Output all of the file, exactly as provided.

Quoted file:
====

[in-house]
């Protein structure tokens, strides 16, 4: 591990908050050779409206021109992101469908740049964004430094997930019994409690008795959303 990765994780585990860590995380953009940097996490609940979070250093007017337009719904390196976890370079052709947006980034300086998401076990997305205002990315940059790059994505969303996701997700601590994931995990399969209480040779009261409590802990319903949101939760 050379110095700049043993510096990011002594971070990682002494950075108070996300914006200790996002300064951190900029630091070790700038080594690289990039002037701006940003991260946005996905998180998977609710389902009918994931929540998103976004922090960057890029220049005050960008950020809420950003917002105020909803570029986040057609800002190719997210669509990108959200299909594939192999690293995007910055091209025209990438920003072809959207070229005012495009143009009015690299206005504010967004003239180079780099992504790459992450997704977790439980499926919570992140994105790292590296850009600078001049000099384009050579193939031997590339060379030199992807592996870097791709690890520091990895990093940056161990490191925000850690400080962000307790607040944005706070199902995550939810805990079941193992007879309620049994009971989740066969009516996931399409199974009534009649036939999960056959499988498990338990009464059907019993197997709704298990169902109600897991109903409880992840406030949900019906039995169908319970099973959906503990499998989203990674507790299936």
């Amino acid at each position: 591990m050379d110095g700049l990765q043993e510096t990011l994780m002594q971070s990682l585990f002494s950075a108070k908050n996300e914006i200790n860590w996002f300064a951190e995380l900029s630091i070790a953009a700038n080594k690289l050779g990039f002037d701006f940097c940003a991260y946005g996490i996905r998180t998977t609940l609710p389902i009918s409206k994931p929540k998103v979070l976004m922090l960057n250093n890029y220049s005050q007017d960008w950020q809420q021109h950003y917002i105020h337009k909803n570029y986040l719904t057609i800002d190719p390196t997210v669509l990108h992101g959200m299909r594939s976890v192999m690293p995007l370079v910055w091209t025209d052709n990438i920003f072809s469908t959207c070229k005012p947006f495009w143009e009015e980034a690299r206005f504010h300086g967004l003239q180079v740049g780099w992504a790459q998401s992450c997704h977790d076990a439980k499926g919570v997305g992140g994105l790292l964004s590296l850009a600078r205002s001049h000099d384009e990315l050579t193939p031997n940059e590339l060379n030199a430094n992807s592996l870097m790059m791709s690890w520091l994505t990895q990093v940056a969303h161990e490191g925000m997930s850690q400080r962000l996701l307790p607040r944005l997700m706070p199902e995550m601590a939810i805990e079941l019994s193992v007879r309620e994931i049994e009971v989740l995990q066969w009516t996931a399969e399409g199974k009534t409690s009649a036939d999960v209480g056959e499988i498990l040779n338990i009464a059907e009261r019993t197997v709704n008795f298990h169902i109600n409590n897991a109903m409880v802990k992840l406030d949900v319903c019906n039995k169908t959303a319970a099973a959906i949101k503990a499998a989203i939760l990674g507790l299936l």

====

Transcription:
[in-house]
């Protein structure tokens, strides 16, 4: 591990908050050779409206021109992101469908740049964004430094997930019994409690008795959303 990765994780585990860590995380953009940097996490609940979070250093007017337009719904390196976890370079052709947006980034300086998401076990997305205002990315940059790059994505969303996701997700601590994931995990399969209480040779009261409590802990319903949101939760 050379110095700049043993510096990011002594971070990682002494950075108070996300914006200790996002300064951190900029630091070790700038080594690289990039002037701006940003991260946005996905998180998977609710389902009918994931929540998103976004922090960057890029220049005050960008950020809420950003917002105020909803570029986040057609800002190719997210669509990108959200299909594939192999690293995007910055091209025209990438920003072809959207070229005012495009143009009015690299206005504010967004003239180079780099992504790459992450997704977790439980499926919570992140994105790292590296850009600078001049000099384009050579193939031997590339060379030199992807592996870097791709690890520091990895990093940056161990490191925000850690400080962000307790607040944005706070199902995550939810805990079941193992007879309620049994009971989740066969009516996931399409199974009534009649036939999960056959499988498990338990009464059907019993197997709704298990169902109600897991109903409880992840406030949900019906039995169908319970099973959906503990499998989203990674507790299936």
């Amino acid at each position: 591990m050379d110095g700049l990765q043993e510096t990011l994780m002594q971070s990682l585990f002494s950075a108070k908050n996300e914006i200790n860590w996002f300064a951190e995380l900029s630091i070790a953009a700038n080594k690289l050779g990039f002037d701006f940097c940003a991260y946005g996490i996905r998180t998977t609940l609710p389902i009918s409206k994931p929540k998103v979070l976004m922090l960057n250093n890029y220049s005050q007017d960008w950020q809420q021109h950003y917002i105020h337009k909803n570029y986040l719904t057609i800002d190719p390196t997210v669509l990108h992101g959200m299909r594939s976890v192999m690293p995007l370079v910055w091209t025209d052709n990438i920003f072809s469908t959207c070229k005012p947006f495009w143009e009015e980034a690299r206005f504010h300086g967004l003239q180079v740049g780099w992504a790459q998401s992450c997704h977790d076990a439980k499926g919570v997305g992140g994105l790292l964004s590296l850009a600078r205002s001049h000099d384009e990315l050579t193939p031997n940059e590339l060379n030199a430094n992807s592996l870097m790059m791709s690890w520091l994505t990895q990093v940056a969303h161990e490191g925000m997930s850690q400080r962000l996701l307790p607040r944005l997700m706070p199902e995550m601590a939810i805990e079941l019994s193992v007879r309620e994931i049994e009971v989740l995990q066969w009516t996931a399969e399409g199974k009534t409690s009649a036939d999960v209480g056959e499988i498990l040779n338990i009464a059907e009261r019993t197997v709704n008795f298990h169902i109600n409590n897991a109903m409880v802990k992840l406030d949900v319903c019906n039995k169908t959303a319970a099973a959906i949101k503990a499998a989203i939760l990674g507790l299936l």